December 14, 2015 — A theoretical computer scientist has presented an algorithm that is being hailed as a breakthrough in mapping the obscure terrain of complexity theory, which explores how hard computational problems are to solve. Last month, László Babai, of the University of Chicago, announced that he had come up with a new algorithm for the “graph isomorphism” problem, one of the most tantalizing mysteries in computer science.
Quanta Magazine Link to Story

‘Outsiders’ Crack 50-Year-Old Math Problem

November 24, 2015 — In 2008, Daniel Spielman told his Yale University colleague Gil Kalai about a computer science problem he was working on, concerning how to “sparsify” a network so that it has fewer connections between nodes but still preserves the essential features of the original network. Network sparsification has applications in data compression and efficient computation, but Spielman’s particular problem suggested something different to Kalai.
Quanta Magazine Link to Story

In Search of Bayesian Inference

January 5, 2015 — In the early morning of June 1, 2009, Air France flight AF 447, carrying 228 passengers and crew, disappeared over a remote section of the Atlantic Ocean. French authorities organized an international search; after about six days, aircraft and ships started finding debris and bodies from the crash, but could not find the airplane itself.
Communications of the ACM Link to Story

The Illusion Machine That Teaches Us How We See

November 13, 2014 — The man sprang onstage dressed as a miner, complete with headlamp and pickaxe. After swinging the axe a few times, he proclaimed to the audience that he had discovered a “supermagnet”—a substance so strong it could attract even wood. A video screen above him appeared to prove him right: It showed wooden balls rolling up four ramps, seemingly unbound by gravity.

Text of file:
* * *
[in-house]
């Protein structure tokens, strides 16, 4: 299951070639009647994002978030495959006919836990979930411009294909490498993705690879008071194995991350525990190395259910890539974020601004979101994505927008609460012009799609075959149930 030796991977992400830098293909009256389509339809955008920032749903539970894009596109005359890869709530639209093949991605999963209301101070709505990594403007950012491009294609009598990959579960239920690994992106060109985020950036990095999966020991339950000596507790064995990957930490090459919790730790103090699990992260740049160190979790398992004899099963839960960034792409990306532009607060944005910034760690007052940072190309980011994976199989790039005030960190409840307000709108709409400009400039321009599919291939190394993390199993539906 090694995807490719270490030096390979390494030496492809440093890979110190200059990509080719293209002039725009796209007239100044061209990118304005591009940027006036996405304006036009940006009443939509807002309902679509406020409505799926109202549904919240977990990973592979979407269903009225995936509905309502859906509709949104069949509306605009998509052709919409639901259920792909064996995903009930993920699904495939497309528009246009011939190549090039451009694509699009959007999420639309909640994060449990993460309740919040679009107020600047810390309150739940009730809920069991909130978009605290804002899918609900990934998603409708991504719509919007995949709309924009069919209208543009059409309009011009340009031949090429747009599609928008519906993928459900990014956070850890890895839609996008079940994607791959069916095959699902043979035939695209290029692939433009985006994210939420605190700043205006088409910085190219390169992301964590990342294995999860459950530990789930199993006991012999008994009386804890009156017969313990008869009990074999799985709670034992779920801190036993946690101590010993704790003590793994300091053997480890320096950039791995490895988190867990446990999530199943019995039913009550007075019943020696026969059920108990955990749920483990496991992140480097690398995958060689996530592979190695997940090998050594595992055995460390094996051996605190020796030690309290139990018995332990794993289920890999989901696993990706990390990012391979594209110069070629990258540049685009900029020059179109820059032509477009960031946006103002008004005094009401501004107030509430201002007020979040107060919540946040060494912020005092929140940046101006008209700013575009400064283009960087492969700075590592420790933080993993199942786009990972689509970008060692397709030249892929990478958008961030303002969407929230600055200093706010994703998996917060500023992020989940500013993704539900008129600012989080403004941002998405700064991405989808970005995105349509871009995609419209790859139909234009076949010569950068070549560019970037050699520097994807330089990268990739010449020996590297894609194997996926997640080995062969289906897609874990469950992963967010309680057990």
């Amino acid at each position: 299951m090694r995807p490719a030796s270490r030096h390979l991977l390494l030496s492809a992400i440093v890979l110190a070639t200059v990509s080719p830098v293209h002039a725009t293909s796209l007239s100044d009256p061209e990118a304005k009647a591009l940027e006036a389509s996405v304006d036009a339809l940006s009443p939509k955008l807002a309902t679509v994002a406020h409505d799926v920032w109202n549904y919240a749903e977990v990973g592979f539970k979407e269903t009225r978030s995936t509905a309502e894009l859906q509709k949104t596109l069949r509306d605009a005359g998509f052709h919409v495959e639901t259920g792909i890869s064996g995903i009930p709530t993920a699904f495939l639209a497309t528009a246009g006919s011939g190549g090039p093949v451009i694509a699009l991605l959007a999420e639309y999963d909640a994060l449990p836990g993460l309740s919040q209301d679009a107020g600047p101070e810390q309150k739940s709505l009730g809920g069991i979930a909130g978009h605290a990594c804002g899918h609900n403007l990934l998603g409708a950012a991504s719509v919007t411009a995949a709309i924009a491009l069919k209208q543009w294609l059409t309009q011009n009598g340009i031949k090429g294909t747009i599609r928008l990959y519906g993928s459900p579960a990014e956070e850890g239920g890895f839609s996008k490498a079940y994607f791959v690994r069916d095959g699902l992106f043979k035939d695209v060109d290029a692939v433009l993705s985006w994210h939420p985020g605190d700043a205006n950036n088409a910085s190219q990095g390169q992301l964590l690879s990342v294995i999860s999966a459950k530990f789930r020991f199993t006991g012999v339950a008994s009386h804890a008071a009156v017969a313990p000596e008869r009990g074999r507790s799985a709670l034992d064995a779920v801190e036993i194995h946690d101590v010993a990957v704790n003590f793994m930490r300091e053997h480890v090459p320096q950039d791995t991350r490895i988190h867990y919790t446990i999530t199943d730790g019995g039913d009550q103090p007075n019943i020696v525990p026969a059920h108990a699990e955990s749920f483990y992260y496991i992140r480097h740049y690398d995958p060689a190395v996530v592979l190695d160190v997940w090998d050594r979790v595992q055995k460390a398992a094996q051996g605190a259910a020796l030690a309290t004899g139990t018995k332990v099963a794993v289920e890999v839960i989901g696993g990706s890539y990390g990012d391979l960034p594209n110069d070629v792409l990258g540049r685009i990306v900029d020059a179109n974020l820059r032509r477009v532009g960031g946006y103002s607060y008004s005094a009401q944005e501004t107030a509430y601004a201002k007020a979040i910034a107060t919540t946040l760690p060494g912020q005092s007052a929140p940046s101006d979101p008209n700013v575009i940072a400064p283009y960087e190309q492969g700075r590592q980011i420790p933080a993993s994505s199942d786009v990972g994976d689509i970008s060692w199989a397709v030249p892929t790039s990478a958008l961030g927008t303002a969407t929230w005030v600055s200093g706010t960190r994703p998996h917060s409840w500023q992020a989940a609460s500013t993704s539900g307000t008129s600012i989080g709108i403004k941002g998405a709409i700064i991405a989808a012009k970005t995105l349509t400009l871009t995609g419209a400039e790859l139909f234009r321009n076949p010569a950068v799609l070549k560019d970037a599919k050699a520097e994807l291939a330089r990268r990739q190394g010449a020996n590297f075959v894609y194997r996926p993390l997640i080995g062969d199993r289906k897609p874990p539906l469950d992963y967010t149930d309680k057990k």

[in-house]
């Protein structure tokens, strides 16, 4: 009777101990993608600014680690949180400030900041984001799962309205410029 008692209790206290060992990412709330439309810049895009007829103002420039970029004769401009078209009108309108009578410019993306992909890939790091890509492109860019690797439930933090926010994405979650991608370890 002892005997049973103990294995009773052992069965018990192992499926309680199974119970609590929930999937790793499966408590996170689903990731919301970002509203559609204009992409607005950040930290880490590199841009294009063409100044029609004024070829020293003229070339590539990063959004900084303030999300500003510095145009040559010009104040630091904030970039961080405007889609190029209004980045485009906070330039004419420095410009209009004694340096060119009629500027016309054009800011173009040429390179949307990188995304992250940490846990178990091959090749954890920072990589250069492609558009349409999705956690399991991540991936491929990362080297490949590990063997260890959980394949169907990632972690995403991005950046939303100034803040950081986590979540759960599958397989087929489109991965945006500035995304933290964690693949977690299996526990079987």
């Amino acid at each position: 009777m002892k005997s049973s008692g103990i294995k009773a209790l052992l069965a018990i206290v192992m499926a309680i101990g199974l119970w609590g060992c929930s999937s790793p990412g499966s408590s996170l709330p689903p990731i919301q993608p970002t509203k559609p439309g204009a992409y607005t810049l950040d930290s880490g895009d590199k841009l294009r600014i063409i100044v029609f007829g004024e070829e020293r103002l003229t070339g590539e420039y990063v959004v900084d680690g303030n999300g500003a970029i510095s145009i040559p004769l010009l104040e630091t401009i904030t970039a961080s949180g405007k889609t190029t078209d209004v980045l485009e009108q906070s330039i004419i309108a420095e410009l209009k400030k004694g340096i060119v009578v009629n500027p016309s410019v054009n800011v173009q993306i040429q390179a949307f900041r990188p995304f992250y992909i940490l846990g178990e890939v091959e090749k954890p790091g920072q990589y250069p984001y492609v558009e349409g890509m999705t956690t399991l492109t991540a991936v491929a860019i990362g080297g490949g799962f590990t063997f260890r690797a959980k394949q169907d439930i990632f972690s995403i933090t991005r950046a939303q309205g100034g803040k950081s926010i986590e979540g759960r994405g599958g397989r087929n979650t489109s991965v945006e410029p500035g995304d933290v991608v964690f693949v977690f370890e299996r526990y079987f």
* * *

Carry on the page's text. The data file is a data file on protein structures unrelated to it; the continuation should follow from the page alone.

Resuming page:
Nautilus Link to Story


Erica Klarreich

I have been writing about mathematics and science for a popular audience for more than fifteen years. A mathematician before I became a full-time journalist, I try to convey the essence of complex mathematical ideas to non-mathematicians, and give them a sense of the beauty and depth of mathematics.

I also enjoy plunging into topics far from my mathematical roots, and have written about fields such as economics, computer science, medicine, and biology — often as these fields relate to mathematics, but often simply for their own sake.

As a freelance journalist based in Berkeley, California, I have written for many publications, including Nature, Quanta Magazine,, New Scientist, American Scientist,, Nautilus, and Science News, for which I was the mathematics correspondent for several years. I was also the Journalist in Residence at the Mathematical Sciences Research Institute in Berkeley. My work has been reprinted in the 2010, 2011, and 2016 volumes of "The Best Writing on Mathematics."

I am a graduate of the science writing program at the University of California, Santa Cruz, and I have a Ph.D. in mathematics from Stony Brook University.

For the Fall 2016 semester, I was the Journalist in Residence at the Simons Institute for the Theory of Computing at the University of California, Berkeley.

Contact me at

Follow me on Twitter at @EricaKlarreich